Ukraine-Russia War: Live Updates
KIEV, Ukraine — At 4:30 a.m. Thursday morning, Ihor Poshyvailo, the director of the Freedom Museum here, was awakened by the sound of explosions.
He rushed out into the street and saw planes flying overhead, he said. An hour later, he was meeting with officials from Ukraine’s culture ministry to try to figure out how the country’s museums could protect their collections.
“We had plans for what to do before the war,” Poshyvailo said, “but now it’s a war, it’s totally different.”
By the time they considered evacuating the most valuable artifacts from the Kiev museum, the roads were already congested with Ukrainians fleeing west, and they realized that wouldn’t be possible, Poshyvailo said.
Although talk of the conflict in Ukraine has been brewing for weeks, some museums in the country were ill-prepared when shelling and rocket attacks began and Russian troops entered the country on Thursday morning. Although museums and other cultural sites are unlikely to be direct targets of Russian aggression, trustees worry about the safety of their collections if the fighting escalates and moves into urban areas. Some feared that Russian nationalists could attack institutions that offer Ukrainian historical and cultural accounts.
Ukraine is home to thousands of museums, ranging from small private institutions to large state-owned collections in Kyiv, the capital, and Odessa, a port city on the Black Sea. State collections include important works of Ukrainian and Russian art; Classical and Byzantine artifacts; and paintings by Bellini, Goya, Rubens and Jacques-Louis David.
The Freedom Museum, which was founded in 2014, features a collection of around 4,000 objects associated with Ukraine’s pro-democracy struggles, including banners and artwork. Poshyvailo said he feared for some items if Russian troops entered Kiev before the items had been moved to safety.
“Our museum is proof of Ukraine’s fight for freedom,” he said. “Of course I’m scared.”
State museums, including the Liberty Museum, need government permission to remove objects from their buildings, a process involving a lot of paperwork. Poshyvailo said he had asked to do so earlier this month, but other museums had not done so, and the government had done nothing to make it easier for them amid rising tensions in recent times. weeks.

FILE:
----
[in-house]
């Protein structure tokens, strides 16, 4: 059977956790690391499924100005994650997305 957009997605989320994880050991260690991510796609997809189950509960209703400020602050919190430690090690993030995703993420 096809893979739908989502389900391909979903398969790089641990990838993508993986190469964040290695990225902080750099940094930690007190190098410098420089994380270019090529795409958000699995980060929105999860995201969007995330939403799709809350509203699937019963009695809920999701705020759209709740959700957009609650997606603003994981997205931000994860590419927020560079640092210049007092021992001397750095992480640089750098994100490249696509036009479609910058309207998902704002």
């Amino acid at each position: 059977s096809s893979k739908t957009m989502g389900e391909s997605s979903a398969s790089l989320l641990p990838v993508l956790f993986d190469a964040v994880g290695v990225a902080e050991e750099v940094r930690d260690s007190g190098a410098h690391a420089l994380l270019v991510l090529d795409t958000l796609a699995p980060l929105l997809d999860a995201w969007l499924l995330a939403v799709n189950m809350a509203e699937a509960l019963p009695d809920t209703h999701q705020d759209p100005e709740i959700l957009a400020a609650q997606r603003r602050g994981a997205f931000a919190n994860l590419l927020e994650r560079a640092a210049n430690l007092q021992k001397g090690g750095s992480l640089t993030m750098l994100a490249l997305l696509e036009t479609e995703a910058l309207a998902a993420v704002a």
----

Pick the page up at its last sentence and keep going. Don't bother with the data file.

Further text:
Poshyvailo said he was moving items from his museum’s collection to storage, but declined to give further details.
He refused to blame the Ukrainian government for its lack of preparation or guidance. “It’s not the government that did this,” he said. “It’s Putin.”
Another Kyiv museum whose trustees feared for its collection is the National Museum of the History of Ukraine during World War II, which also tells the story of Ukraine’s involvement in other conflicts, including its war with Russia in the east of the country from 2014. Yuriy Savchuk, the museum’s director, said he and his team worked 12 hours from 6 a.m. Thursday to move exhibits the most important of the museum in a safe place. It was “a great achievement,” he said.
The museum, which stands beneath the iconic landmark of Kiev, the Motherland, was a possible target for rocket attacks, he said.
Aleksandra Kovalchuk, director of Odessa Museum of Fine Arts, said in a WhatsApp message that museum workers were “doing the only thing we could” to protect his collection. This meant, she says, “hiding the arts in the basement. Try to organize security. Barbed wire.”
The collection of the Odessa Museum of Fine Arts includes more than 10,000 objects ranging from Russian and Ukrainian religious icons dating back to the 16th century to works by contemporary Ukrainian artists. Its events director, Ulyana Dovgan, said the museum was closed on Thursday. The Ukrainian Interior Ministry said Russian troops had landed in the city.
Sergiy Lebedynsky, director of the Kharkiv School of Photography Museum, in an area near the Russian border that has been shelled throughout the day, said in an email on Monday that much of the collection of his museum was stored in Germany while the museum was being renovated. He should probably “vacuum the rest of our collection this week,” he said. Lebedynsky did not respond to requests for comment Thursday.
Another museum that has removed artefacts from the country is the War Childhood Museum, a Bosnia and Herzegovina-based organization that organizes temporary exhibits around the world exploring children’s experiences of conflict. He had more than 300 objects in Kyiv which he collected after the annexation of Ukrainian territory by Russia in 2014. He presented them at temporary exhibitions in Ukraine and abroad, including a recent exhibition in Kherson , a city annexed by Russia near Crimea.
Jasminko Halilovic, the director of the museum, said by telephone that he had visited Kiev last week and brought with him to Bosnia and Herzegovina some 40 objects needed for future exhibitions. But he added that about 300 other items remained in Kyiv, as did the organization’s three full-time staff in the country. “They want to stay,” Halilovic said. “It’s their country. They have family and friends. And it also seems like a privilege to leave, when not everyone can.
The situation for Ukrainian museums was changing rapidly on Thursday, including the question of which staff members would be on hand to look after them. This was clear during the telephone interview with Poshyvailo from the Freedom Museum. At the end of the call, Poshyvailo said he had just learned that Ukrainian President Volodymyr Zelensky had called on able-bodied men under 60 to take up arms in the conflict.
Poshyvailo, 54, said he was ready to fight if necessary. But first, he had to make sure his collection was safe.
Valerie Hopkins reported from Kyiv, Ukraine, and Alex Marshall from London.
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